Systematic Innovation @ MedFuse 2020 — 6/18/2020

Radical Innovation in the Age of COVID

How we used a fusion of systematic innovation and quantitative analysis to anticipate the Apple / Google initiative for a non-intrusive approach to contact tracing

We used systematic innovation to formulate a model and simulate the progression of COVID-19 in Italy and South Korea. Our socio-technical analysis derived potential implications for global response; it was published as the lead article @ ORMS Today (the journal of operations research and management science). We combined a comprehensive problem-solving approach with rigorous quantitative analysis. We simulated the underlying biological parameters and their interactions with corresponding social interventions.

We identified particular configurations that would enable containment of the virus without destroying the economy. Our analysis suggests a more nuanced combination of social interventions with particular emphasis on a sustainable approach to contact tracing; we anticipated the Apple / Google initiative for a non-intrusive approach to connection-based contact tracing. Our analysis also informs the current controversy over asymptomatic transmission.

We’ll discuss the application of systematic innovation to formulate the problem and solution; we’ll also discuss the broader implications of systematic innovation for product development and portfolio analysis in the COVID world and beyond.



Systematic Innovation @ MedCity News

Approaching a Fork in the COVID Road: Apple + Google or 1984

MedCity News is a niche publication on business and innovation in med tech / biotech / bio services

A sustainable approach to contact tracing is becoming a central factor in economic recovery. We have a limited range of social interventions for responding to the COVID-19 crisis. Although our options are limited, we can identify a path that effectively mediates between the complexities of biological forces and economic forces. This approach identifies “what’s missing” from conventional approaches. It solves the contradiction between economic recovery and biological stability; between private rights and the public interest; and between the effectiveness and intrusiveness of contact tracing. We need to make a sustainable decision — and soon.


Top epidemiologist Michael Osterholm confirms that a manual approach to contact tracing at this stage is not sustainable. Our only hope is an automatic approach that is non-intrusive. Yet public-health agencies seem to be leaning toward a manual approach with “armies” of contact tracers. No doubt that a manual approach is appropriate for pockets of opportunity, but it is not adequate for the heavy lifting that lies ahead.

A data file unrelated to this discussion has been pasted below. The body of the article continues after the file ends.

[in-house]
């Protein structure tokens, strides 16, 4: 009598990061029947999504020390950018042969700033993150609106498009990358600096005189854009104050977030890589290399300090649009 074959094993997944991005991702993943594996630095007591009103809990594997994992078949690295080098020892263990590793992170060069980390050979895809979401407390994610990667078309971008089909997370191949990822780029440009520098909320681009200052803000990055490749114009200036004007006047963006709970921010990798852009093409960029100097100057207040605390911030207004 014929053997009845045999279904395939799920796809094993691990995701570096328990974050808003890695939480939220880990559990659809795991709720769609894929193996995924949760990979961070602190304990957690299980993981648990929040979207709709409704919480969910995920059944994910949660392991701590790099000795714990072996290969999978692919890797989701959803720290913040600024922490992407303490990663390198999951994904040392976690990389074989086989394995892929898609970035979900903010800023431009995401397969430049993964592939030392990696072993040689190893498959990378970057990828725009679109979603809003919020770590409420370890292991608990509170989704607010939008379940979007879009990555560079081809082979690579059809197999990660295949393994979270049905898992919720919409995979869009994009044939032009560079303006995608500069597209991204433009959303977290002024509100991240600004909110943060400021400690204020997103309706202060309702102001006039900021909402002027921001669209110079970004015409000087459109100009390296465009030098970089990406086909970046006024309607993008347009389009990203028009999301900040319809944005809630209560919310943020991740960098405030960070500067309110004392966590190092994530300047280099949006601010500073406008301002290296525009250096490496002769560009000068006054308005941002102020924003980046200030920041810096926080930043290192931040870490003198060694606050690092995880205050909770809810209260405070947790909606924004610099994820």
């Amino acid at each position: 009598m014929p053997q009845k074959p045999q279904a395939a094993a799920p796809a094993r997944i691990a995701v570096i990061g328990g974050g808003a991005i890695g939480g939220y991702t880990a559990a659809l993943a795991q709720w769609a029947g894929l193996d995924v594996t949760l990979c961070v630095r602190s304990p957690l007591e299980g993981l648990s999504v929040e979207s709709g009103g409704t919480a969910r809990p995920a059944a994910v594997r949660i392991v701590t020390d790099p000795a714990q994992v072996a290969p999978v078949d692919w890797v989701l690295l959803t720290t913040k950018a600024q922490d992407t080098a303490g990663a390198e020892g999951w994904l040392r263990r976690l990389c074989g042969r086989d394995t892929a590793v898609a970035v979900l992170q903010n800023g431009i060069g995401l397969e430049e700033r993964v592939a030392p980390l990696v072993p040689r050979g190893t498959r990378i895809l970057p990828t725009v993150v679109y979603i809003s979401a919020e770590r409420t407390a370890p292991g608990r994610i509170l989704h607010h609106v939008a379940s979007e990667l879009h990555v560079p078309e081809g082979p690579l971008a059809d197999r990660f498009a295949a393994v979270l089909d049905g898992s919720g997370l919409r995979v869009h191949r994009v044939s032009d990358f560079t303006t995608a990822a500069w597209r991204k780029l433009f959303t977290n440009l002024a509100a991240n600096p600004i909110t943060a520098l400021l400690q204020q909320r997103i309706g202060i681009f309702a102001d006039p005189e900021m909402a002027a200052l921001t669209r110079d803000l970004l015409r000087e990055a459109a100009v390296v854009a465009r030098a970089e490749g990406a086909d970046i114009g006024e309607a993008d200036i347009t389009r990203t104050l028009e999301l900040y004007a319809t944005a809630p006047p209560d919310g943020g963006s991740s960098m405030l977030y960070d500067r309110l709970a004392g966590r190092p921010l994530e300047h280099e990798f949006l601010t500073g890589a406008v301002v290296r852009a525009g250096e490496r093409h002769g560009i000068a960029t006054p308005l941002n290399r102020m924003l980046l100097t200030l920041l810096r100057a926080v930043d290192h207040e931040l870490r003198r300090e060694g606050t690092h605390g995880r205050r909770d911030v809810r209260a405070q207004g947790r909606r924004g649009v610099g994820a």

“Early on, if you had a small number (of infections), you can get in and you can control it to the extent that you can’t get rid of it, but you can surely minimize it. Once it hits a level like it is in most countries right now, contact tracing plays almost no role. Once you see a big escalation in cases, you’ll be having contacts by the many thousands and thousands and thousands, and it’s just not going to work.”

(Michael Osterholm started the first program in the world for HIV contact tracing in 1985)

Coronavirus epidemiologist Q&A @ USA Today (5/12/20)


Q:  You’ve indicated that a manual approach to contact tracing is not effective at this stage; what is the potential for an automatic approach like the Apple / Google connection-based initiative?

A:  The electronic device approach is an important question; conventional methods won’t work for thousands of contacts per day; we don’t have time for elaborate studies / we can’t throw everything at the problem without thinking — it’s an opportunity for the creative aspect of contact tracing — we haven’t seen it yet — we need to evaluate our options

Q&A with Michael Osterholm @ “Living in a COVID-19 World“, hosted by the Federal Reserve Bank of Minneapolis + Center for Infectious Disease Research and Policy @ University of Minnesota (5/26/20; 2:44:06 – 2:26:24)


As of 5/20/2020 — Alabama, North Dakota, and South Carolina have adopted the Apple + Google solution for non-intrusive contact tracing in a distributed (Bluetooth) architecture.



Predicting Ambidextrous Thinking in COVID-19 @ Apple / Google


In our socio-technical analysis of COVID-19 in Italy and South Korea, we prescribed a disruptive combination of social interventions and we predicted (derived) the Apple / Google initiative for a non-intrusive approach to contact tracing. Apple / Google used “ambidextrous thinking” (a form of systematic innovation) to solve the tension between the effectiveness and intrusiveness of contract tracing with a distributed Bluetooth architecture.